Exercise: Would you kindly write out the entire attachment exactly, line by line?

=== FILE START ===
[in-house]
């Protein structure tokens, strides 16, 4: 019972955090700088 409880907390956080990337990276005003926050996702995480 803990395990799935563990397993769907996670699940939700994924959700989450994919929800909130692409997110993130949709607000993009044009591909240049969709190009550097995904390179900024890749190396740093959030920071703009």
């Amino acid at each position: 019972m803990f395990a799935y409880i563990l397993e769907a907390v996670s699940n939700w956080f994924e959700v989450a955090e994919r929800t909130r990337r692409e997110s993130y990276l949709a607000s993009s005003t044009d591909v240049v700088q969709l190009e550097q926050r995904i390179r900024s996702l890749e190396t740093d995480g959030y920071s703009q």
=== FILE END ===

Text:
[in-house]
């Protein structure tokens, strides 16, 4: 019972955090700088 409880907390956080990337990276005003926050996702995480 803990395990799935563990397993769907996670699940939700994924959700989450994919929800909130692409997110993130949709607000993009044009591909240049969709190009550097995904390179900024890749190396740093959030920071703009």
């Amino acid at each position: 019972m803990f395990a799935y409880i563990l397993e769907a907390v996670s699940n939700w956080f994924e959700v989450a955090e994919r929800t909130r990337r692409e997110s993130y990276l949709a607000s993009s005003t044009d591909v240049v700088q969709l190009e550097q926050r995904i390179r900024s996702l890749e190396t740093d995480g959030y920071s703009q």